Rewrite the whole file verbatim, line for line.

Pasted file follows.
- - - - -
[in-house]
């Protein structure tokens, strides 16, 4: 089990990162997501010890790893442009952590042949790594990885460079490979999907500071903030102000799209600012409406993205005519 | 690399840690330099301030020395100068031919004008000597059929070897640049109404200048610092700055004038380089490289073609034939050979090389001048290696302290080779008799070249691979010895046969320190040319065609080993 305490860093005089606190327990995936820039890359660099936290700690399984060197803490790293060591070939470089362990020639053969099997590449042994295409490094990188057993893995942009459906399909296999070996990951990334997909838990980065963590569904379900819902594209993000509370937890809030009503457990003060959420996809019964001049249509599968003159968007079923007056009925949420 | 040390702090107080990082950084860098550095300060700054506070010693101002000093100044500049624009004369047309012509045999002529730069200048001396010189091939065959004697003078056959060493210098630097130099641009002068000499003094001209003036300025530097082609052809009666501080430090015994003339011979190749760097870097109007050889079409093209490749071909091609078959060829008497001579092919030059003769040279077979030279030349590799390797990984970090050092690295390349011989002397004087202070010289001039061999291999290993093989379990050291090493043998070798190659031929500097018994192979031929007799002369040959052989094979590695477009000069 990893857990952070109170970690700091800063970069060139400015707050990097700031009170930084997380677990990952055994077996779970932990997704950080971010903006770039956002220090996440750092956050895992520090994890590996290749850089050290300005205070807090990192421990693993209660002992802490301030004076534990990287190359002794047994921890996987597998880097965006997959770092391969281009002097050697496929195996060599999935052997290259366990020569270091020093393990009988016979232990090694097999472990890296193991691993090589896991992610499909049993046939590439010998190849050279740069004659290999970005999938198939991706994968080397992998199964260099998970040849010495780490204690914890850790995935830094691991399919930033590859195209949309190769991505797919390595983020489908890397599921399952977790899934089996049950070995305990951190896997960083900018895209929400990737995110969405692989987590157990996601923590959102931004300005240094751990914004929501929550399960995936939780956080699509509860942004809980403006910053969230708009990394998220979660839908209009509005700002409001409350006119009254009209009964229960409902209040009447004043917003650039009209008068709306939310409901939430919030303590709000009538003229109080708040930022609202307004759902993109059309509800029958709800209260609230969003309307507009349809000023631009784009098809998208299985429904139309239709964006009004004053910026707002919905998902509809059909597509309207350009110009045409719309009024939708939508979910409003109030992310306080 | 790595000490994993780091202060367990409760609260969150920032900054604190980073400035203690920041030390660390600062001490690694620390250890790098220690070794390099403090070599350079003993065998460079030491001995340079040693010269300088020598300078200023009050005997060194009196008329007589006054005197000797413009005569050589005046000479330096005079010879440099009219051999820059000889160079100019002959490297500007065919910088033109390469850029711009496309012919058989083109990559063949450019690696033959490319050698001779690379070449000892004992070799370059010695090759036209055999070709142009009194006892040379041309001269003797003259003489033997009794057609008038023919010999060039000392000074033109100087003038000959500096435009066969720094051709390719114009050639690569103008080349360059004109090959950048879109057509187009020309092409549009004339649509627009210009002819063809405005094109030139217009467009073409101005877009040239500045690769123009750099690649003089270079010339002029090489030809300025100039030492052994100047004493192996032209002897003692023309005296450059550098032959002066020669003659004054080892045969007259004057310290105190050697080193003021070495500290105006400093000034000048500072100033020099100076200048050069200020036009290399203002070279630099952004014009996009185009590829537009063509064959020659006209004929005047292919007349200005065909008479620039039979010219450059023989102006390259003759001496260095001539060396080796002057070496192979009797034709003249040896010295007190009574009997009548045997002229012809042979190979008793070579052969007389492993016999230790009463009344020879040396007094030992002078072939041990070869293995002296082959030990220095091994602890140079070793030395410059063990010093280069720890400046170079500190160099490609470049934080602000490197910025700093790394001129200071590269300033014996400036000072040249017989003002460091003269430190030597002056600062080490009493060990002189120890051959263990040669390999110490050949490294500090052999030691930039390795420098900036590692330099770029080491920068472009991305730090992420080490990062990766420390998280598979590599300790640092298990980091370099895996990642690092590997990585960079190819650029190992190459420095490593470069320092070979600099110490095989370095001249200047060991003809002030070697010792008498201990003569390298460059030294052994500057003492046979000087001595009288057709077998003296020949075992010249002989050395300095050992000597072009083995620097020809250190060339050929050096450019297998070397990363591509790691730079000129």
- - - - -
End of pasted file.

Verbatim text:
[in-house]
């Protein structure tokens, strides 16, 4: 089990990162997501010890790893442009952590042949790594990885460079490979999907500071903030102000799209600012409406993205005519 | 690399840690330099301030020395100068031919004008000597059929070897640049109404200048610092700055004038380089490289073609034939050979090389001048290696302290080779008799070249691979010895046969320190040319065609080993 305490860093005089606190327990995936820039890359660099936290700690399984060197803490790293060591070939470089362990020639053969099997590449042994295409490094990188057993893995942009459906399909296999070996990951990334997909838990980065963590569904379900819902594209993000509370937890809030009503457990003060959420996809019964001049249509599968003159968007079923007056009925949420 | 040390702090107080990082950084860098550095300060700054506070010693101002000093100044500049624009004369047309012509045999002529730069200048001396010189091939065959004697003078056959060493210098630097130099641009002068000499003094001209003036300025530097082609052809009666501080430090015994003339011979190749760097870097109007050889079409093209490749071909091609078959060829008497001579092919030059003769040279077979030279030349590799390797990984970090050092690295390349011989002397004087202070010289001039061999291999290993093989379990050291090493043998070798190659031929500097018994192979031929007799002369040959052989094979590695477009000069 990893857990952070109170970690700091800063970069060139400015707050990097700031009170930084997380677990990952055994077996779970932990997704950080971010903006770039956002220090996440750092956050895992520090994890590996290749850089050290300005205070807090990192421990693993209660002992802490301030004076534990990287190359002794047994921890996987597998880097965006997959770092391969281009002097050697496929195996060599999935052997290259366990020569270091020093393990009988016979232990090694097999472990890296193991691993090589896991992610499909049993046939590439010998190849050279740069004659290999970005999938198939991706994968080397992998199964260099998970040849010495780490204690914890850790995935830094691991399919930033590859195209949309190769991505797919390595983020489908890397599921399952977790899934089996049950070995305990951190896997960083900018895209929400990737995110969405692989987590157990996601923590959102931004300005240094751990914004929501929550399960995936939780956080699509509860942004809980403006910053969230708009990394998220979660839908209009509005700002409001409350006119009254009209009964229960409902209040009447004043917003650039009209008068709306939310409901939430919030303590709000009538003229109080708040930022609202307004759902993109059309509800029958709800209260609230969003309307507009349809000023631009784009098809998208299985429904139309239709964006009004004053910026707002919905998902509809059909597509309207350009110009045409719309009024939708939508979910409003109030992310306080 | 790595000490994993780091202060367990409760609260969150920032900054604190980073400035203690920041030390660390600062001490690694620390250890790098220690070794390099403090070599350079003993065998460079030491001995340079040693010269300088020598300078200023009050005997060194009196008329007589006054005197000797413009005569050589005046000479330096005079010879440099009219051999820059000889160079100019002959490297500007065919910088033109390469850029711009496309012919058989083109990559063949450019690696033959490319050698001779690379070449000892004992070799370059010695090759036209055999070709142009009194006892040379041309001269003797003259003489033997009794057609008038023919010999060039000392000074033109100087003038000959500096435009066969720094051709390719114009050639690569103008080349360059004109090959950048879109057509187009020309092409549009004339649509627009210009002819063809405005094109030139217009467009073409101005877009040239500045690769123009750099690649003089270079010339002029090489030809300025100039030492052994100047004493192996032209002897003692023309005296450059550098032959002066020669003659004054080892045969007259004057310290105190050697080193003021070495500290105006400093000034000048500072100033020099100076200048050069200020036009290399203002070279630099952004014009996009185009590829537009063509064959020659006209004929005047292919007349200005065909008479620039039979010219450059023989102006390259003759001496260095001539060396080796002057070496192979009797034709003249040896010295007190009574009997009548045997002229012809042979190979008793070579052969007389492993016999230790009463009344020879040396007094030992002078072939041990070869293995002296082959030990220095091994602890140079070793030395410059063990010093280069720890400046170079500190160099490609470049934080602000490197910025700093790394001129200071590269300033014996400036000072040249017989003002460091003269430190030597002056600062080490009493060990002189120890051959263990040669390999110490050949490294500090052999030691930039390795420098900036590692330099770029080491920068472009991305730090992420080490990062990766420390998280598979590599300790640092298990980091370099895996990642690092590997990585960079190819650029190992190459420095490593470069320092070979600099110490095989370095001249200047060991003809002030070697010792008498201990003569390298460059030294052994500057003492046979000087001595009288057709077998003296020949075992010249002989050395300095050992000597072009083995620097020809250190060339050929050096450019297998070397990363591509790691730079000129």